From Karen Hatch:
After receiving Don't Shoot the Dog, I was itching to try clicker training—but failed in getting my cocker Anna to accept a clicker, even muffled. Seeing how I don't have another dog, you gave me an idea. I have *clicker voice trained* a Florida rooter to retrieve. (A Florida Rooter is a wild hog living off the land like all wild animals free ranging).
What would have taken you less than a day took me 10 days to shape and cature—the entire retrieve exercise to a target—but it was sooooooo easy and FUN. Clicker training has me sold now and a firm believer! How easy can it get! Thank you for passing on your knowledge.
Here is Karen Hatch's step-by-step account of how she did it (and p.s. I think it's pretty impressive that she did it in ten days, and her first clicker experience, too! KP).
A month ago my neighbor, who is being over-ran with wild hogs, has been trapping and moving them off his property. I asked Steve to bring me a little young one. This gilt we named Myrtle was perhaps 2 months old at the most. Wormed and de-liced her. Put her in a pen, talked to her and fed her. A couple of weeks of gaining her trust some what and being able to touch her a little I started the *clicker program* of 100% capturing the behavior I wanted. Never having done this I had no *plan* in my head.
Day one & two: With a *mouth sound click* and treats (dog food kibble) for two days—two meals a day, each kibble for her meal was hand fed and *clicked*. She was hungry enough that when I let her out of her pen—she stayed with me, wanting me to feed her. This enabled me to start the *clicker training* outside of her pen.
Day three: Using a small flyball tennis ball, I waited, till by accident Myrtle touched the ball that was sitting next to her 'target/food bowl. Nose touch ball - click and treat. Myrtle caught on immediately. Surprised the pants right off of me!
Day four A.M.: Myrtle is having a grand time making me work. She is actually having fun walking to the ball now a foot away - touching it - click - then running back to the target bowl for kibble. This target bowl is a MUST. She has very sharp teeth and has bitten my fingers no matter how flat I hold my hand.
Day four P.M.: Myrlte is running to the ball 2 to 3 feet away touching it and running back to the target to get kibble. At this point I can move the ball around in different locations. She will hunt for the ball to touch it with her nose.
Day five A.M.: I was able to capture her opening her mouth and bite the ball. Click and jackpot. Now no more *just* touching just the ball - she needs to bite the ball.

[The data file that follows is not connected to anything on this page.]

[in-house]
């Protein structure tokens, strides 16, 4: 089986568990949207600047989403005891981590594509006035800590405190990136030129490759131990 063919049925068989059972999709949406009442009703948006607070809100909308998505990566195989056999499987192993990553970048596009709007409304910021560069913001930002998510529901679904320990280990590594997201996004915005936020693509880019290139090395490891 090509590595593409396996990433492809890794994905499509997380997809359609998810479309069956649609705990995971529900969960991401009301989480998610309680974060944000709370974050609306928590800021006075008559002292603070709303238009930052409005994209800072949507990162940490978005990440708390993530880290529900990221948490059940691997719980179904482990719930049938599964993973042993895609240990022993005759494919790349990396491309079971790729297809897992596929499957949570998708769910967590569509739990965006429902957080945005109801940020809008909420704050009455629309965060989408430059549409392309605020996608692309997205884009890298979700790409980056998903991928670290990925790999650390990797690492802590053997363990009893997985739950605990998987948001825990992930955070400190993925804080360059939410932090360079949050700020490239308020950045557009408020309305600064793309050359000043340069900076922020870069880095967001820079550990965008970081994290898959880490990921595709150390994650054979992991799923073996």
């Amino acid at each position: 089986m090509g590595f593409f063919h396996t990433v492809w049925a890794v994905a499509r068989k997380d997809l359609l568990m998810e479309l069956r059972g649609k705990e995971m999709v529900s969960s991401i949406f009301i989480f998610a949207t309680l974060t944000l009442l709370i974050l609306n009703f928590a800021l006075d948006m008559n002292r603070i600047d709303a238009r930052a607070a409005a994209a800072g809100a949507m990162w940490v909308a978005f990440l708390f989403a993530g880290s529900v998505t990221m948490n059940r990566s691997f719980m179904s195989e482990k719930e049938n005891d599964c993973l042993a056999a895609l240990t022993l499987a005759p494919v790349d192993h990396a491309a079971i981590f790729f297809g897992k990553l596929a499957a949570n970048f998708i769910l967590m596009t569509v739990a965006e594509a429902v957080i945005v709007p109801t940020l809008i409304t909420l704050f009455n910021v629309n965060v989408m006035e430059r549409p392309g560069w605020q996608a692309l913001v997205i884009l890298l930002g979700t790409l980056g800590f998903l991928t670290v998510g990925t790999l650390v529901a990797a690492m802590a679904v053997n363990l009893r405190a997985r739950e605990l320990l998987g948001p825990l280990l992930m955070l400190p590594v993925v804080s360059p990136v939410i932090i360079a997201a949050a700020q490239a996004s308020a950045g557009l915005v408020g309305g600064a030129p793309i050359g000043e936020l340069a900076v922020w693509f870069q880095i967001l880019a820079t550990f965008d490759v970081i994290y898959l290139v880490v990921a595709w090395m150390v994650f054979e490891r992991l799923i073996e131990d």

Day five P.M.: She gets really excited - I was able to capture Myrtle putting the ball in her mouth. Now only putting the ball in her mouth gets a click and treat. She is having a "ball". She does all this very, very fast and her tail just a waggin'. I am now able to touch her more and even brush her.
Day six: Staying with her putting the ball in her mouth but getting the ball further and further out and in different locations and even rolling the ball away from her. If she doesn't see where the ball goes & if it rolls past a couple of feet, she has trouble *finding* the ball. I have not put a cue word on the activity yet.
Day seven: The same routine. Myrtle will take long walks with me now. Staying close as if I'm her mommy. No lead - No collar. All training is done outside of her pen.
Day eight: Now I'm wondering how I will ever get Myrtle to actually retrieve the ball. Started teasing her with the ball getting her rebed up then I rolled the ball a very short distance and Myrtle ran to the ball and did all kinds of things to the ball and no clicks. She went through every behavior from touching it to rolling the ball to biting the ball and then she would run to the target .... no kibble ... I picked the ball back up ... teased her with it ... rolled it .. she ran to it and got nasty with the ball by picking up the ball and throwing it. Click ... Kibble. Now I'm able to capture different variations of picking up the ball and not only throwing the ball but rolling the ball to me which really gets a click and jackpot.
Day nine: Was able to capture bring the ball to me from a very short distance away from me. I am looking forward to starting to put a cue word with the retrieve behavior I want.
Day Ten: Myrtle is now bring me a toy everytime when I throw it out! Right to the target bowl where I am standing. I am having a blast watching all this take shape so quickly. I am sold out on clicker training! Am using a large rope toy instead of a ball now. All this in May 2002.